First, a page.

GRR’s TV/Film writer Frank Ready gives his thoughts on Dustin Lance Black’s play ’8′ and last night’s youtube screening.
You’re going to have to indulge me.
I’m sure I just lost a few people right then and there. And I completely understand that. Here you are, taking the time in the middle of your day to read my little article, and already I’m asking you for a favor?
But I’m having a crisis of conscience here. Some critical questions about life as a critic that 2 very different jobs happened to bring into focus this weekend are on my mind and I’m looking for a place to share. And I know next to nothing about theater anyway so…
Last Friday I reviewed the film Project X with a colleague. The movie is essentially your typical booze soaked, sex-charged high school party romp on a grander scale. My colleague felt strongly that the movie sent a bad message that priviledged kids could get away with whatever the wanted with no consequences.
I agreed with him that the movie glamorized bad behavior and in some cases seemed to validate some morally murky choices. I gave the film a bad review.
Case closed. Discussion over. Next…
Only… The movie was well made. Structurally the story was solid, the acting decent, and the direction adequate. In fact on that level it was probably better then most of the other movies I’ve seen in the last month. My problem was the message… And at what point does that become solely my problem and not the film’s?
I’ve been trying to reconcile merit vs. meaning without much success. Is a play, film, or television show “good” if carries a significant deeper meaning? Or should its quality be based solely upon the intrigue of its characters, plot and the degree of success with which it communicates its intentions?
I’m uncomfortable dismissing a piece of art because I don’t like the ideas behind it. I want to be able to question things that I think are hurtful, destructive, or inappropriate, but I don’t want to close my mind to things simply because they don’t line up with my point of view.
Pragmatically, I don’t think that Project X was designed with malicious intentions. It was a comedy that was trying to funny and a part that is the requisite happy ending. Do I think that protagonists were likable enough to deserve that happy ending? No, probably not. Would I want my kids to behave that way? I’m not sure I even want to have kids after this movie.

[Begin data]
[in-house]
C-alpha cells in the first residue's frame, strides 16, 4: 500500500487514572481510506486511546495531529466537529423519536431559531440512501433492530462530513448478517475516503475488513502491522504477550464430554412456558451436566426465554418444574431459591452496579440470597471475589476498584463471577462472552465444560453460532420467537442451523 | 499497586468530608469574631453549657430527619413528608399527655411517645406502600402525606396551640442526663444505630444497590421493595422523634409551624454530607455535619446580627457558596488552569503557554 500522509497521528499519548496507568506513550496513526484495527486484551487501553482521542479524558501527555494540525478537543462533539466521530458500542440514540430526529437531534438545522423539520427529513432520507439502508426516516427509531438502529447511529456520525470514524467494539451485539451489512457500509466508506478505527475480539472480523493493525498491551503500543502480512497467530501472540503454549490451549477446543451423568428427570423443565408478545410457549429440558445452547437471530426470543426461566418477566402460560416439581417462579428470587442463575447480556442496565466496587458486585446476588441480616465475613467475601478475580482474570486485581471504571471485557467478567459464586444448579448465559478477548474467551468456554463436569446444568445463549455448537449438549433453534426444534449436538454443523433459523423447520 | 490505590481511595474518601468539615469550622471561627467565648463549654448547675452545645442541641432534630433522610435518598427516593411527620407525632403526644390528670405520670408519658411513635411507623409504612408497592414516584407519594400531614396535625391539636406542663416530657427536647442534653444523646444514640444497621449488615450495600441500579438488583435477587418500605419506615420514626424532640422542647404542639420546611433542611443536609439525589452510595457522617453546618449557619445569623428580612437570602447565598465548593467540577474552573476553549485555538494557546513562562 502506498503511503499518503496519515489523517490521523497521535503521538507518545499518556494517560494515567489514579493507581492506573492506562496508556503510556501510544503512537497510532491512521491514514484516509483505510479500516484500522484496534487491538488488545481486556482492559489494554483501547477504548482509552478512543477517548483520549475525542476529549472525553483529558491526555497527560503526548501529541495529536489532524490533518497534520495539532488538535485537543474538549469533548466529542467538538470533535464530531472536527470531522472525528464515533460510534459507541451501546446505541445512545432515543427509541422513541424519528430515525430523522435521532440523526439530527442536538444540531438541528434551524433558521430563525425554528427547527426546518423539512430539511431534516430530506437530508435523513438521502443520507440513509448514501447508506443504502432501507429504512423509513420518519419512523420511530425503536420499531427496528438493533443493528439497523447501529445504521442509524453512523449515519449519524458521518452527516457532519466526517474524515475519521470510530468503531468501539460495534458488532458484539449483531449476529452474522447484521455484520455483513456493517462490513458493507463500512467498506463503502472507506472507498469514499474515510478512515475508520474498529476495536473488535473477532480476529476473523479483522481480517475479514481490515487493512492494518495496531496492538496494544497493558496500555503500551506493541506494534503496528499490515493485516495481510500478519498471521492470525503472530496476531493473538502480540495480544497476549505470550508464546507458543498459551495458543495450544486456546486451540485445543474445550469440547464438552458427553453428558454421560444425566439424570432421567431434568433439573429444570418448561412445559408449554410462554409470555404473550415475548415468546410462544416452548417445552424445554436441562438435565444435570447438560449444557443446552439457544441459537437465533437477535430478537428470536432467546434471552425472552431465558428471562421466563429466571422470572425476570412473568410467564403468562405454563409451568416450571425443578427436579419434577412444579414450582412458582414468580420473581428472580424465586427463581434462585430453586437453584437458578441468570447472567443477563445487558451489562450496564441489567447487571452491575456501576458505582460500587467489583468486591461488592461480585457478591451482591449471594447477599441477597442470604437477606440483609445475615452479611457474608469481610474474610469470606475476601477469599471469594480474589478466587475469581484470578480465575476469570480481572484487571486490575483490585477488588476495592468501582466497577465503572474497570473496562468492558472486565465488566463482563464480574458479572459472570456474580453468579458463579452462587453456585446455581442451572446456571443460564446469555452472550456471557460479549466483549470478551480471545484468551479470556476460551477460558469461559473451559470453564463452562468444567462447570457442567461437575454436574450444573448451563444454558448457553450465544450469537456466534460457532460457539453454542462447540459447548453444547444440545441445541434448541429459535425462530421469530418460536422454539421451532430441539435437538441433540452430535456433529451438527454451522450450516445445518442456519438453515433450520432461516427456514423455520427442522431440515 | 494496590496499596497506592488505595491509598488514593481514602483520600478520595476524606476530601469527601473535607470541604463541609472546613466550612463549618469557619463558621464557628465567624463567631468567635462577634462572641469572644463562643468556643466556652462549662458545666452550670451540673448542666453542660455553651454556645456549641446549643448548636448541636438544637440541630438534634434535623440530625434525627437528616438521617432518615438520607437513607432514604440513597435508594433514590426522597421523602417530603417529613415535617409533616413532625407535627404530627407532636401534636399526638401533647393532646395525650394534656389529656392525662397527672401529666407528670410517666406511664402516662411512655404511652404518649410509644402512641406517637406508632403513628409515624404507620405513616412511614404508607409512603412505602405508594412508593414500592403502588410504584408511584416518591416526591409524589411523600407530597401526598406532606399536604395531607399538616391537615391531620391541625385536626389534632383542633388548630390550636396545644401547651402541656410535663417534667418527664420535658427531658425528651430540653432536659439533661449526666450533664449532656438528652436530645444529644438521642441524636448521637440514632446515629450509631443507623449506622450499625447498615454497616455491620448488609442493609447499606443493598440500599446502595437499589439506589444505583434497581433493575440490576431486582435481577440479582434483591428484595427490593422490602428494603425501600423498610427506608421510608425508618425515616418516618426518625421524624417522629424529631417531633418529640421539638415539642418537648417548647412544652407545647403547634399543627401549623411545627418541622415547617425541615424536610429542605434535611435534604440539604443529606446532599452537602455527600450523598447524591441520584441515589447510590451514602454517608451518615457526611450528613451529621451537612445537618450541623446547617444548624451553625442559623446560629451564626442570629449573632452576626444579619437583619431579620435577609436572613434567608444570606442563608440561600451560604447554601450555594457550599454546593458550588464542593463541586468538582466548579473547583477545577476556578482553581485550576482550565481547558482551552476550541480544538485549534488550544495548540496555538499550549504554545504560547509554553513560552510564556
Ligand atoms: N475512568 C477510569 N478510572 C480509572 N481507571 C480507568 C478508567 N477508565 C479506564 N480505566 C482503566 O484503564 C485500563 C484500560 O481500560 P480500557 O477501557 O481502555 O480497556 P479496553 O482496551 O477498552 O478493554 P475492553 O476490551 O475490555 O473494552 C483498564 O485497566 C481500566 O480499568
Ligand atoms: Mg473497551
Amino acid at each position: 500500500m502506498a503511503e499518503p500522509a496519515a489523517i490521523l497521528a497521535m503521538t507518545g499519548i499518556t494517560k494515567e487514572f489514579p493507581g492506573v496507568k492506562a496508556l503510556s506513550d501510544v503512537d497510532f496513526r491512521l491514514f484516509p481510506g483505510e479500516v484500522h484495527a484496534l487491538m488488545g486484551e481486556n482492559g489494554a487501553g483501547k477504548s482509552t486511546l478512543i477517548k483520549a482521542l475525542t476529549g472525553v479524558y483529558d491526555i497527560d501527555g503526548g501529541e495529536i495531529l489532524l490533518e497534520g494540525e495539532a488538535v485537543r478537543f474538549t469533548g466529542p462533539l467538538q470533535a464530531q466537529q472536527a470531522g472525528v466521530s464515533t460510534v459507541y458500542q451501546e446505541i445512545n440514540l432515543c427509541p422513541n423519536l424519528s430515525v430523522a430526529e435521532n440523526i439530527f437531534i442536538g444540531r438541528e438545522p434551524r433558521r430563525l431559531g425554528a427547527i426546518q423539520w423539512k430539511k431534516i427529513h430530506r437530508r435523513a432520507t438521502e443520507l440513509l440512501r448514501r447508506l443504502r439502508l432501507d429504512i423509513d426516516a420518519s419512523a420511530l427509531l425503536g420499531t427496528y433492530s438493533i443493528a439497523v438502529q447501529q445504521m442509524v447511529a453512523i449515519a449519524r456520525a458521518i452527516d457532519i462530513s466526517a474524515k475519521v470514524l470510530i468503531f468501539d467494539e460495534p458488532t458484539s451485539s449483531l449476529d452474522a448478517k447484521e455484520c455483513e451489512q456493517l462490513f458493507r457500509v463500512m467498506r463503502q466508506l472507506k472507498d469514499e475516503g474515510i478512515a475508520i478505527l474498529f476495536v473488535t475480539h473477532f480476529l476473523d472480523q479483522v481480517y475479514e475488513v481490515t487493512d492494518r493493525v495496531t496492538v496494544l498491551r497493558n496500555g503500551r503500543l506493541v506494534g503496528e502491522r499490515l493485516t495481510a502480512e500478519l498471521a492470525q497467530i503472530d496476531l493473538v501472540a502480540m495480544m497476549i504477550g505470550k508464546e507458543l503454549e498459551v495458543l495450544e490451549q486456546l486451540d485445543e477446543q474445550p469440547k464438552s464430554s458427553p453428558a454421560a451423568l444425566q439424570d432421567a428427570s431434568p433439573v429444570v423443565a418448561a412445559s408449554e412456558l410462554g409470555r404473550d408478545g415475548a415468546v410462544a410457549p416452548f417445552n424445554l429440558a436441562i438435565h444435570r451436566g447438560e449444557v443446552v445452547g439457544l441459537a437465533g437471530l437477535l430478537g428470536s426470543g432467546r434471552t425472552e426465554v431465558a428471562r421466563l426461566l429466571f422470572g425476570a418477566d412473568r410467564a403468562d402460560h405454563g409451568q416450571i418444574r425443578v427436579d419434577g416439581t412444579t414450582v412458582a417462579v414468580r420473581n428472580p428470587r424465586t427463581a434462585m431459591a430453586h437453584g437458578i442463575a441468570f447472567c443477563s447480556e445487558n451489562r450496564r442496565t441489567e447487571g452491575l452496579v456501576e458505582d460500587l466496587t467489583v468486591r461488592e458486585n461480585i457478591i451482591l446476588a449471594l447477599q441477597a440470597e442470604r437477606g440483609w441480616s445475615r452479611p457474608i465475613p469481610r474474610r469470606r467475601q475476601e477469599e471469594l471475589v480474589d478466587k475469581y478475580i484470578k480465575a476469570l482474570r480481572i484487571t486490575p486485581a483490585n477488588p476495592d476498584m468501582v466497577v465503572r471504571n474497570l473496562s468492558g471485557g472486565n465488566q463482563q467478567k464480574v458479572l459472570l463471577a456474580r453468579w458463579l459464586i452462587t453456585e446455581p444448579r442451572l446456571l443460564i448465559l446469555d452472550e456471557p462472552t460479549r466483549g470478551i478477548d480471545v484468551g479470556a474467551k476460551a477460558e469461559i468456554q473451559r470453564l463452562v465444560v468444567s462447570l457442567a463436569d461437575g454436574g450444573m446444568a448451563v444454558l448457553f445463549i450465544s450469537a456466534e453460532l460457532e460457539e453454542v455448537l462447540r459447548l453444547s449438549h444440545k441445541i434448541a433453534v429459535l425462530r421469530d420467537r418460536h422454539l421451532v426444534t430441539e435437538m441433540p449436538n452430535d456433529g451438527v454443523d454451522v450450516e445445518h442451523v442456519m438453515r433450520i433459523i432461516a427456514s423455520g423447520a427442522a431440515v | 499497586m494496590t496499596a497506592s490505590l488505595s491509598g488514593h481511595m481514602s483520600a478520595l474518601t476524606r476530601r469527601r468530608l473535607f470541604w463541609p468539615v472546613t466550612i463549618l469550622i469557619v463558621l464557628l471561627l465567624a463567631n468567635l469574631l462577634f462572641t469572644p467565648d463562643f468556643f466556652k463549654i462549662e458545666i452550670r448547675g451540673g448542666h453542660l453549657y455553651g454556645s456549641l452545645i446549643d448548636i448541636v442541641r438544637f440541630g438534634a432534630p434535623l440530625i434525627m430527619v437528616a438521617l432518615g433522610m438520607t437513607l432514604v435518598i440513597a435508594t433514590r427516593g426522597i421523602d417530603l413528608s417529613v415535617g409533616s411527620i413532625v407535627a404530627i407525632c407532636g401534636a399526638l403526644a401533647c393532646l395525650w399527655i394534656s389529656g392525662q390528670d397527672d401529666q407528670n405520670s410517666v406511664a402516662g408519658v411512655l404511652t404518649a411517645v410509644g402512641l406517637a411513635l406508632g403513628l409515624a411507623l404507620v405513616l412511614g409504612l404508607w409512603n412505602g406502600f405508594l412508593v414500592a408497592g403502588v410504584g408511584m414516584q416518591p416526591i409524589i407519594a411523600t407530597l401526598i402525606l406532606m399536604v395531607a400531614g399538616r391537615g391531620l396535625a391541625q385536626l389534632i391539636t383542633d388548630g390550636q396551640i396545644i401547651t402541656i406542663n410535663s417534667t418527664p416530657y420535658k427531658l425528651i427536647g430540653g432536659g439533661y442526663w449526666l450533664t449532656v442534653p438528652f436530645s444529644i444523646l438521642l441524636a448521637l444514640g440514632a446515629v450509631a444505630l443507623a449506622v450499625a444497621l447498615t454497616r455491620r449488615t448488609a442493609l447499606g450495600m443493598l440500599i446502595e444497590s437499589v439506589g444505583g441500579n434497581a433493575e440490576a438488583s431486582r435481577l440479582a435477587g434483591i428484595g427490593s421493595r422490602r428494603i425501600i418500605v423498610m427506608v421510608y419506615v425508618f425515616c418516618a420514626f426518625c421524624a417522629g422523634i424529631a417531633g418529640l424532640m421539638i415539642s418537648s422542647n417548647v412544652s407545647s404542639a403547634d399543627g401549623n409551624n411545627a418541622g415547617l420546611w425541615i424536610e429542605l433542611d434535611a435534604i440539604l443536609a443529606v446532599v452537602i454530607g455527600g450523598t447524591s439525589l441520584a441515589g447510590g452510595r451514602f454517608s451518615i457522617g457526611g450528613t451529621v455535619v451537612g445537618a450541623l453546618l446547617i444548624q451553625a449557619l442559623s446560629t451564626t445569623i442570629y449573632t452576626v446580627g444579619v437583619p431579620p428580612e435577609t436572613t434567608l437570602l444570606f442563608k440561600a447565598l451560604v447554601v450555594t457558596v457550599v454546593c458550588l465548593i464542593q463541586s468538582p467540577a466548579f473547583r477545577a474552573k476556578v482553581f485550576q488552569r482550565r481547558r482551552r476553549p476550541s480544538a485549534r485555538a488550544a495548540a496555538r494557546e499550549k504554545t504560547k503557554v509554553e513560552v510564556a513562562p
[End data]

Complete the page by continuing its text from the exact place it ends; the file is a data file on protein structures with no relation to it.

Still, at the end of the day, its just a lark. Disposable entertainment designed to appeal to a younger audience than myself, most whom (at least at the screening we were in) seemed to really enjoy it. Shouldn’t that count for something?
I assumed that my next assignment, reviewing 8, a play by Academy Award winning playwright Dustin Lance Black, would be more straightforward. The thing had prestige out the wazhoo (a technical term we critics like throw around). Acclaimed performers like George Clooney, Brad Pitt, and Martin Sheen. A solid writer in Mr. Black. And weighty subject material in the Perry v. Schwartzenegger trial that challenged Proposition 8.
These people could have been on stage re-enacting an episode of Happy Days and made it poignant.
Taking place almost entirely within a courtroom, the play never really gave us a chance to connect with the characters and who they are outside of the trial. The characters, and to a much larger extent the household names that play them, are vehicles for the issues at hand. Each of them is like a paragraph in well written, exceptionally argued essay in favor of granting gay men and lesbians the same rights that the rest of the country enjoys.
Brief scenes revolving around two of the plaintiffs, a lesbian couple played by Jamie Lee Curtis and Christine Lahti, and their relationship with their teenage sons attempt to address matrimonial issues within the context of family. These moments, while necessary, feel forced. The audience is being asked to examine all of the implications of Proposition 8 in way that’s more analytical than dramatical.
8 had a message that I passionately agreed with but as a narrative was more or less forgettable. As a critic, can I praise the intent of something without actually validating the thing itself? Is it fair to endorse a flat piece of art because I agree with the message?
There’s a difference between liking what something stands for and appreciating the structure of the thing itself. Being loud, blunt and straightforward is good way to call attention to something but I don’t think that it’s a recipe for great art. Culture should offer a platform for discussing ideas but ultimately I think that aesthetics are important. The audience is being asked to give their attention and in return they expect to have some kind of an experience.
I’m personally thrilled if people tuned in just to see Brad and George working together and in the process were exposed to some well-drawn arguments about equality, family, and what America should stand for as a country.
But as a critic, I can’t say that it was a good play, even if I do think that it was an important one.
I suppose what it all comes down to is judgement, trying to balance out the good with the bad until I figure out which way I’m leaning. It’s not very scientific, it doesn’t sound altogether “fair,” or even all that helpful…
At the moment, it’s all I’ve got.
Watch “8″ here.